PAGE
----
2. Whether or not the grandnephews and grandnieces of Josefa Delgado can inherit by right of representation? 3. Who are the lawful heirs of Guillermo Rustia? RULING: 1. The Lawful Heirs of Josefa Delgado It was found out that Felisa Delgado and Ramon Osorio were never married. Hence, all the Children born to Felisa Delgado out of her relations with Ramon Osorio and Lucio Campo, namely, Luis and his half-blood siblings Nazario, Edilberta, Jose, Jacoba, Gorgonio and the decedent Josefa, all surnamed Delgado, were her natural children. The above-named siblings of Josefa Delgado were related to her by full-blood, except Luis Delgado, her half-brother. Nonetheless, since they were all illegitimate, they may inherit from each other. Accordingly, all of them are entitled to inherit from Josefa Delgado. However, the petitioners in this case are already the nephews, nieces, grandnephews and grandnieces of Josefa Delgado. Under Article 972 of the new Civil Code, the right of representation in the collateral line takes place only in favor of the children of brothers and sisters (nephews and nieces). Consequently, it cannot be exercised by grandnephews and grandnieces. Therefore, the only collateral relatives of Josefa Delgado who are entitled to partake of her intestate estate are her brothers and sisters, or their children who were still alive at the time of her death on September 8, 1972. They have a vested right to participate in the inheritance. The records not being clear on this matter, it is now for the trial court to determine who were the surviving brothers and sisters (or their children) of Josefa Delgado at the time of her death. Together with Guillermo Rustia, they are entitled to inherit from Josefa Delgado in accordance with Article 1001 of the new Civil Code: Should brothers and sisters or their children survive with the widow or widower, the latter shall be entitled to one-half of the inheritance and the brothers and sisters or their children to the other one-half. 2. The Lawful Heirs of Guillermo Rustia Guillerma Rustia is an illegitimate child of Guillermo Rustia. As such, she may be entitled to successional rights only upon proof of an admission or recognition of paternity. She failed to present authentic proof of recognition. Together with Guillermina Rustia Rustia, they were held legal strangers to the deceased spouses and therefore not entitled to inherit from them ab intestato. Under Article 1002 of the new Civil Code, if there are no descendants, ascendants, illegitimate children, or surviving spouse, the collateral relatives shall succeed to the entire estate of the deceased. Therefore, the lawful heirs of Guillermo Rustia are the remaining claimants, consisting of his sisters, nieces and nephews. Therefore, the intestate estate of Guillermo Rustia shall inherit half of the intestate estate of Josefa Delgado. The remaining half shall pertain to (a)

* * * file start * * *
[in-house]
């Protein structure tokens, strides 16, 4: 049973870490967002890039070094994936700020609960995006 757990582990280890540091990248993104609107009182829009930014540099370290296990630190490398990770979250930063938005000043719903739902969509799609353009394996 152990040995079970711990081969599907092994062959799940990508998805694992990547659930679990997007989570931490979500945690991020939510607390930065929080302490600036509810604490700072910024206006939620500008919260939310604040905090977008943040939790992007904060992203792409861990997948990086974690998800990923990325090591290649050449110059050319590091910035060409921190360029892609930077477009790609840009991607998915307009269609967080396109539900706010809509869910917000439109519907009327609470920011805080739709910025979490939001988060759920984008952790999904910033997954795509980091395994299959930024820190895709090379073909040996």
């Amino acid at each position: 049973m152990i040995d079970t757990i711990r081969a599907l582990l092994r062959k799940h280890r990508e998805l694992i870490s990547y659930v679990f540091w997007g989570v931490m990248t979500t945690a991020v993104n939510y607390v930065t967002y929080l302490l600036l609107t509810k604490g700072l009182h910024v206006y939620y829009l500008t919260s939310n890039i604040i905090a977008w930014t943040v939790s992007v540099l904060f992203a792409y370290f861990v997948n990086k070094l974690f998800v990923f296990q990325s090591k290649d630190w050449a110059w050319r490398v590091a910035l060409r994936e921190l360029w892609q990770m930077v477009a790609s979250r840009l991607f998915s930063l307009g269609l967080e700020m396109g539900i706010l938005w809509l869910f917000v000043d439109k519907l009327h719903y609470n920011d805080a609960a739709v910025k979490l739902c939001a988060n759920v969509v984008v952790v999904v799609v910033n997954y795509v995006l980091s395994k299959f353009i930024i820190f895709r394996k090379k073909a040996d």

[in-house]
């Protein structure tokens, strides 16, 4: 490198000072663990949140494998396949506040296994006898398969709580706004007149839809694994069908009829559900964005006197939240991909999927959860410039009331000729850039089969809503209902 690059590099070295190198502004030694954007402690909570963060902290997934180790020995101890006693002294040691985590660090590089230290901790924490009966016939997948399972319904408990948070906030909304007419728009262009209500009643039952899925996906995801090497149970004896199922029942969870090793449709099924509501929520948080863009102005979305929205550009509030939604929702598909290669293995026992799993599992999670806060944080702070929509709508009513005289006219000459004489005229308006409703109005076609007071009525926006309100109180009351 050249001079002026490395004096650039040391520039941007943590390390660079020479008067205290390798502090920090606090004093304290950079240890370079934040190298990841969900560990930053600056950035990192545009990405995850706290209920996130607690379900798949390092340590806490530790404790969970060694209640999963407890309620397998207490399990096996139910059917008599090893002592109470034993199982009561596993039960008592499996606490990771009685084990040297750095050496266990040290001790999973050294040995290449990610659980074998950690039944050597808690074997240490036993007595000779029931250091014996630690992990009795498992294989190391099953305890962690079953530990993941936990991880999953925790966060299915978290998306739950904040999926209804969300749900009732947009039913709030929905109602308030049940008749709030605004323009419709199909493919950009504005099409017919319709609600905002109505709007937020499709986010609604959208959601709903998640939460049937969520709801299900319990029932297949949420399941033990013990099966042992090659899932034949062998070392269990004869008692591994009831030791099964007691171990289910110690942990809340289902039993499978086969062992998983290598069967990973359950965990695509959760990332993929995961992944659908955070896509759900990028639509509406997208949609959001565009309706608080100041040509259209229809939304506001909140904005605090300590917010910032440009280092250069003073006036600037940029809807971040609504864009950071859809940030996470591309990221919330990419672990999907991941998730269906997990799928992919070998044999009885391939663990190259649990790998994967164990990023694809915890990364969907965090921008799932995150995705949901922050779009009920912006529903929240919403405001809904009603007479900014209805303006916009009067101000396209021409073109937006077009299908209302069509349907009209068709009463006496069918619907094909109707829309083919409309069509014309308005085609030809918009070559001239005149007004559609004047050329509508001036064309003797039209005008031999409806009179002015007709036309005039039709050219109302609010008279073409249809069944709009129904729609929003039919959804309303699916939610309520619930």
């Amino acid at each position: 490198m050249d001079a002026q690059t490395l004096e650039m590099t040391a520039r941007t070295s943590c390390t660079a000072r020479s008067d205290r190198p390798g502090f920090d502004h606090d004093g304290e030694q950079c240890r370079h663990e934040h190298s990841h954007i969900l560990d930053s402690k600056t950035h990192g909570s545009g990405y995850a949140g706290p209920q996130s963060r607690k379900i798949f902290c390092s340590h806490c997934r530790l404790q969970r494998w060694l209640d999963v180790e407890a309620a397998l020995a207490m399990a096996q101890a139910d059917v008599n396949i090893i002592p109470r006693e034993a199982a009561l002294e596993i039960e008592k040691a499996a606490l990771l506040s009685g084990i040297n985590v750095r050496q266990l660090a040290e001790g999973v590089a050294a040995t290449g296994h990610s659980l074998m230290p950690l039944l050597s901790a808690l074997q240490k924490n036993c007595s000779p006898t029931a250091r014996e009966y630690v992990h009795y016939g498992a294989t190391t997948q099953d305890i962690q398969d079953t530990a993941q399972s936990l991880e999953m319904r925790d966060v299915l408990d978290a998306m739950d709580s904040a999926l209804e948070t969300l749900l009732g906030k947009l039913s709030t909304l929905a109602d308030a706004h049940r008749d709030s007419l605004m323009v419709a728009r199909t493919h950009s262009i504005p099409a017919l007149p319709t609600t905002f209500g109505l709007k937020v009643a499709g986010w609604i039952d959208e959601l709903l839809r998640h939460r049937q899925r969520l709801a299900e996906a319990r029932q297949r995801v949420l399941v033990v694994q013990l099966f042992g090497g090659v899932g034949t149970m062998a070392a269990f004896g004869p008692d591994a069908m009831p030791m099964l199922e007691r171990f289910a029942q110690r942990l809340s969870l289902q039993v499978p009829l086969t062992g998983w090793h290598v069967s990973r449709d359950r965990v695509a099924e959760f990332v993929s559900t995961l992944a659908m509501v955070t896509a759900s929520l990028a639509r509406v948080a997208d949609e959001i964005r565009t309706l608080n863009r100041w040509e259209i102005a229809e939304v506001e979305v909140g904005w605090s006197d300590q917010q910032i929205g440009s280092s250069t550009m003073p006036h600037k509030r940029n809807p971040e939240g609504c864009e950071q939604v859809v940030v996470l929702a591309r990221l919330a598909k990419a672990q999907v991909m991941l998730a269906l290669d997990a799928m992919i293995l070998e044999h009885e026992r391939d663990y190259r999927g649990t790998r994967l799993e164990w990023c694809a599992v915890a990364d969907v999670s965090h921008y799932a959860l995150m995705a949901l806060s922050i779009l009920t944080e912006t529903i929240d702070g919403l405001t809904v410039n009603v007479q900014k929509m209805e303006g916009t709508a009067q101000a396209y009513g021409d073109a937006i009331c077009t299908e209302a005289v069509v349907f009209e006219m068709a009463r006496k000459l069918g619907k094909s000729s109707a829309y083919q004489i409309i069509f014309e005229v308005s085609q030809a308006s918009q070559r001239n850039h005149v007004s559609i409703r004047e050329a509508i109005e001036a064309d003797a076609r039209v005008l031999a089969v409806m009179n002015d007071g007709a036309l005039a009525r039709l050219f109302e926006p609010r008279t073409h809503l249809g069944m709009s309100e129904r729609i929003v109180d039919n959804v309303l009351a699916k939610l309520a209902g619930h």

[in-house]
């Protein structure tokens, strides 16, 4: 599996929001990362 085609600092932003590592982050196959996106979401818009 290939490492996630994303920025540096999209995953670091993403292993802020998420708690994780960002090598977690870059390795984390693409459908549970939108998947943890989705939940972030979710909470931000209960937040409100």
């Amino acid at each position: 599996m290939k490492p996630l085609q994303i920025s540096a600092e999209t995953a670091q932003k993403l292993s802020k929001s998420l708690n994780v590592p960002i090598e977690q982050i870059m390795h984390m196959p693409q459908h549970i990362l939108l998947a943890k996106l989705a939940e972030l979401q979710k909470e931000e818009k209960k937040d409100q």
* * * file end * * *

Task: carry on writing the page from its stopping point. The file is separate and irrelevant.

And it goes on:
the full and half-siblings of Josefa Delgado who survived her and (b) the children of any of Josefa Delgados full- or half-siblings who may have predeceased her, also surviving at the time of her death. Josefa Delgados grandnephews and grandnieces are excluded from her estate. The trial court is hereby ordered to determine the identities of the relatives of Josefa Delgado who are entitled to share in her estate. Guillermo Rustias estate (including its one-half share of Josefa Delgados estate) shall be inherited by Marciana Rustia vda. de Damian and Hortencia Rustia Cruz (whose respective shares shall be per capita) and the children of the late Roman Rustia, Sr. (who survived Guillermo Rustia and whose respective shares shall be per stirpes). Considering that Marciana Rustia vda. de Damian and Hortencia Rustia Cruz are now deceased, their respective shares shall pertain to their estates. SYLLABUS 1.CONSTITUTIONAL LAW; REVISED NATURALIZATION LAW; PROCEDURAL REQUIREMENTS, JURISDICTIONAL; CASE AT BAR. Private respondent, having opted to reacquire Philippine citizenship thru naturalization under the Revised Naturalization Law, is duty bound to follow the procedure prescribed by the said law. It is not for an applicant to decide for himself and to select the requirement which he believes, even sincerely, are applicable to his case and discard those which be believes are inconvenient or merely of nuisance value. The law does not distinguish between an applicant who was formerly a Filipino citizen and one who was never such a citizen. It does not provide a special procedure for the reacquisition of Philippine citizenship by former Filipino citizens akin to the repatriation of a woman who had lost her Philippine citizenship by reason of her marriage to an alien. The trial court never acquired jurisdiction to hear the petition for naturalization of private respondent. The proceedings conducted, the decision rendered and the oath of allegiance taken therein, are null and void or failure to comply with the publication and posting requirements under the Revised Naturalization Law. Under Section 9 of the said law, both the petition for naturalization and the order setting it for hearing must be published once a week for three consecutive weeks in the Official Gazette and a newspaper of general circulation. Compliance therewith is jurisdictional (Po Yi Bo v. Republic, 205 SCRA 400 [1992]). Moreover, the publication and posting of the petition and the order must be in its full text for the court to acquire jurisdiction (Sy v. Republic, 55 SCRA 724 [1974]). The petition for naturalization lacks several allegations required by Sections 2 and 6 of the Revised Naturalization Law, particularly: (1) that the petitioner is of good moral character; (2) that he resided continuously in the Philippines for at least ten years; (3) that he is able to speak and write English and any one of the principal dialects; (4) that he will reside continuously in the Philippines from the date of the filing of the petition until his admission to Philippine citizenship; and (5) that he has filed a declaration of intention or if he is excused from said filing, the justification therefor. The absence of such allegations is fatal to the petition (Po Yi Bi v. Republic, 205 SCRA 400 [1992]). Likewise the petition is not supported by the affidavit of at